Recapping the 2022 Beanpot
BU claimed their first title since 2015 with a nail-biting 1-0 win against Northeastern in last year's final. Forward Dylan Peterson scored the game-winning goal, finishing a 2-on-1 with Jamie Armstrong, while goaltender Vinny Duplessis backstopped the Terriers with 19 saves. It was the second tournament in a row, and third of the last four, that saw BU face the Huskies in the championship.
CHAMPIONS: How BU beat Northeastern to win the 2022 Beanpot
The Terriers reached the final by taking down Harvard, 4-3, to kick off the semifinals, while NU defeated BC, 3-1.
The Eagles and Crimson skated to a 3-3 tie in the consolation game.
The Beanpot began in the 1952-53 season at Boston Arena (now Northeastern's Matthews Arena). The first edition of the tournament was played in December 1952 before it moved to the old Boston Garden in 1954, becoming the yearly headliner on the first two Mondays of February. It has been at TD Garden (formally the Fleet Center) when it replaced the old Garden in the mid-90's.
Boston University leads the Beanpot with 31 titles all-time, thanks to last year's victory. The Terriers dominated the tournament for the better part of five decades from the 1960's through the 2000's, including a four-peat from 1970 to 1973 and a six-peat from 1995 to 2000.
Boston College is right behind with 20 Beanpot championships in their history. The Eagles had a ton of success in the 2010's, winning five in a row from 2010 to 2014. BC also won seven of nine tournaments between 2008 and 2016.
Meanwhile, Harvard holds 11 titles all-time. The Crimson won the first ever Beanpot over BU in 1952. Their most recent championship came in 2016, which was their first since 1993, ending a 23-year drought.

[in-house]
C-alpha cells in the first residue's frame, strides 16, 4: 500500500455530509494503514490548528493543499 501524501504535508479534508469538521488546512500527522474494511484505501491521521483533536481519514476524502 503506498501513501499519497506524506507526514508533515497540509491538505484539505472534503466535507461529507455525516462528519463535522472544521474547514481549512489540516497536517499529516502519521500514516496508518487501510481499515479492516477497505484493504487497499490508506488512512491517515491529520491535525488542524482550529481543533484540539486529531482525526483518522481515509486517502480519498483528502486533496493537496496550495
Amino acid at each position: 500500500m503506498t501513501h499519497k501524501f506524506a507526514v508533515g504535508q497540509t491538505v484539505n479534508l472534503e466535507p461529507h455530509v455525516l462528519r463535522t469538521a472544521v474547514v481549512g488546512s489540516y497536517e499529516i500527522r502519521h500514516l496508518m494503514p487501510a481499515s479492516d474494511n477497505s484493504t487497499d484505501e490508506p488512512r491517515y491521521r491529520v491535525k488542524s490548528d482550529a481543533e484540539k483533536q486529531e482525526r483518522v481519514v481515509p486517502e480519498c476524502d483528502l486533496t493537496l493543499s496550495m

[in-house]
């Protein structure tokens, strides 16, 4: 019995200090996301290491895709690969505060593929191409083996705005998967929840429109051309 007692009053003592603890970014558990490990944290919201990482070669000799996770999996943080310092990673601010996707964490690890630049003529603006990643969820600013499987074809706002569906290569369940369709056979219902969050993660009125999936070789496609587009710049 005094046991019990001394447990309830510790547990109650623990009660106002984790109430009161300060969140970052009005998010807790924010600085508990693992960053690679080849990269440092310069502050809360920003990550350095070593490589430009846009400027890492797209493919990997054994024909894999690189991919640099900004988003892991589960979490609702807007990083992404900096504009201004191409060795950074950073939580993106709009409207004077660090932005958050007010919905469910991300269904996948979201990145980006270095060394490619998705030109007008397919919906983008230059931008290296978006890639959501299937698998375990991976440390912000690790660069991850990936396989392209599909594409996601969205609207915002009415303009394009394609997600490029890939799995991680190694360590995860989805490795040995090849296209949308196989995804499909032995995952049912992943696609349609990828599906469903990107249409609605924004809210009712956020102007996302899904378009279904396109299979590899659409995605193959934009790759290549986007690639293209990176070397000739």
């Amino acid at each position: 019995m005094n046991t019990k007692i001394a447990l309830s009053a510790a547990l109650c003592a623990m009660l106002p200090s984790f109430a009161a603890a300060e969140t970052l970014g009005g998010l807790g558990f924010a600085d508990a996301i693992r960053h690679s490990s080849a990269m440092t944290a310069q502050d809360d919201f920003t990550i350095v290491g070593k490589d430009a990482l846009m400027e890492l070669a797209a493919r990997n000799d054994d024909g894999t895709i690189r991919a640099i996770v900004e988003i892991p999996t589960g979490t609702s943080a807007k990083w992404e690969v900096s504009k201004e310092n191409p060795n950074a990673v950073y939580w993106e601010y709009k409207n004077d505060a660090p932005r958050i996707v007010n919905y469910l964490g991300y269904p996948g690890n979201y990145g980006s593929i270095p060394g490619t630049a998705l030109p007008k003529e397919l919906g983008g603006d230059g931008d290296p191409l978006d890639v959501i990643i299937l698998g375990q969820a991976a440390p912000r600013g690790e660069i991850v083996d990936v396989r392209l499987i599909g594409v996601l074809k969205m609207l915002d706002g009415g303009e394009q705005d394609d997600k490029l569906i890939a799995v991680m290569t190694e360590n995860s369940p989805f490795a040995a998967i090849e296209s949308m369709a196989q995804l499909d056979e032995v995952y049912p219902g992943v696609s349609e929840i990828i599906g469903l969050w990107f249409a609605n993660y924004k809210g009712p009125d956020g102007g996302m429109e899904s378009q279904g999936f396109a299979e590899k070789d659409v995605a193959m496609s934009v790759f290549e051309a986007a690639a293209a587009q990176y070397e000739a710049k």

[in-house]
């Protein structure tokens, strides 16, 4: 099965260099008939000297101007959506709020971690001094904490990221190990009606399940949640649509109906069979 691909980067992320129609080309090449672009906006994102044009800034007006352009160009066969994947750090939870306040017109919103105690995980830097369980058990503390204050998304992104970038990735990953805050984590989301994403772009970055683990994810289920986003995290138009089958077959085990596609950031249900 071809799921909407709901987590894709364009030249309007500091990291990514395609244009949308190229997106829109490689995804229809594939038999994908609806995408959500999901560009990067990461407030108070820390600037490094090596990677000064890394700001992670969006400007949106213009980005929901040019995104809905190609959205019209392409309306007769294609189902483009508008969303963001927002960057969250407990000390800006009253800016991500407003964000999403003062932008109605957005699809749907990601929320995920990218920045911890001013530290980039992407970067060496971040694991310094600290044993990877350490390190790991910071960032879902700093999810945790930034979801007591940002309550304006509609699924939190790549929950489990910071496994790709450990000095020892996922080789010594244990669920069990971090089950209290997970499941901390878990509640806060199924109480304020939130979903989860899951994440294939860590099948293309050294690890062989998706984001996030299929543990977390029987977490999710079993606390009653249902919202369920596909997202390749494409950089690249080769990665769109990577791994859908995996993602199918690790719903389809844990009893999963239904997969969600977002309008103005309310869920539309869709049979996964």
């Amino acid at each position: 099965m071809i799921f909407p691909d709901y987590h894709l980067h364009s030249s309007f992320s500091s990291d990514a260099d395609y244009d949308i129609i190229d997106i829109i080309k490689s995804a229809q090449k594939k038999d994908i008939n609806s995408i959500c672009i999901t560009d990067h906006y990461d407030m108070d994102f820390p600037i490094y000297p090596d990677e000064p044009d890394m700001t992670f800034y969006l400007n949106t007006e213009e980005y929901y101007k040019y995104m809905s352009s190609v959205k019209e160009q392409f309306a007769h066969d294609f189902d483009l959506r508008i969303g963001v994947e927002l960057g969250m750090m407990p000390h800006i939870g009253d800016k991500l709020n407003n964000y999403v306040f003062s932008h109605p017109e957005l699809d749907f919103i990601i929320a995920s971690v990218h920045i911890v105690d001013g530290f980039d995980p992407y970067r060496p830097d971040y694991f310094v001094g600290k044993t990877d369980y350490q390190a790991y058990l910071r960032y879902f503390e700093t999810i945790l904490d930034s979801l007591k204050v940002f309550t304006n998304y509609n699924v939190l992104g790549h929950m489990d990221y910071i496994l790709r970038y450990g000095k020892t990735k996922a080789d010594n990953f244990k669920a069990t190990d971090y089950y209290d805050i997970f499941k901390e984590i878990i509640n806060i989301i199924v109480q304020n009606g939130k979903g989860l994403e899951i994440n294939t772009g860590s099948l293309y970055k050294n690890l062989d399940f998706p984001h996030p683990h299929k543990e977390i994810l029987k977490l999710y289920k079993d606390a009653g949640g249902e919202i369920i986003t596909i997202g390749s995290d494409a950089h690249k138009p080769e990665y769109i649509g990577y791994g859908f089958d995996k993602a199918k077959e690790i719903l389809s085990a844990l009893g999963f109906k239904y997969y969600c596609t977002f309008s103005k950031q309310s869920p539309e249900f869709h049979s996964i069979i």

SCOREBOARD: Click or tap here for the latest scores around Division I men's hockey
Northeastern checks in with six championships in their history. Recent history has heavily favored the Huskies as they won three in a row from 2018 through 2020 before coming a goal away from a four-peat last season. 2018 marked their first title in 30 years (1988). 1988 marked their first time winning the tournament after 27 tries.
Below are the all-time results:
|Year||Winner||rUNNER-uP||tHIRD Place||foURTH place|
|1952||Harvard||Boston U.||Boston Col.||Northeastern|
|1954||Boston Col.||Harvard||Boston U.||Northeastern|
|1955||Harvard||Boston Col.||Boston U.||Northeastern|
|1956||Boston Col.||Harvard||Boston U.||Northeastern|
|1957||Boston Col.||Boston U.||Harvard||Northeastern|
|1958||Boston U.||Northeastern||Harvard||Boston Col.|
|1959||Boston Col.||Boston U.||Harvard||Northeastern|
|1960||Harvard||Boston U.||Northeastern||Boston Col.|
|1961||Boston Col.||Harvard||Northeastern||Boston U.|
|1962||Harvard||Boston U.||Boston Col.||Northeastern|
|1963||Boston Col.||Harvard||Northeastern||Boston U.|
|1964||Boston Col.||Boston U.||Harvard||Northeastern|
|1965||Boston Col.||Boston U.||Northeastern||Harvard|
|1966||Boston U.||Harvard||Boston Col.||Northeastern|
|1967||Boston U.||Northeastern||Boston Col.||Harvard|
|1968||Boston U.||Harvard||Boston Col.||Northeastern|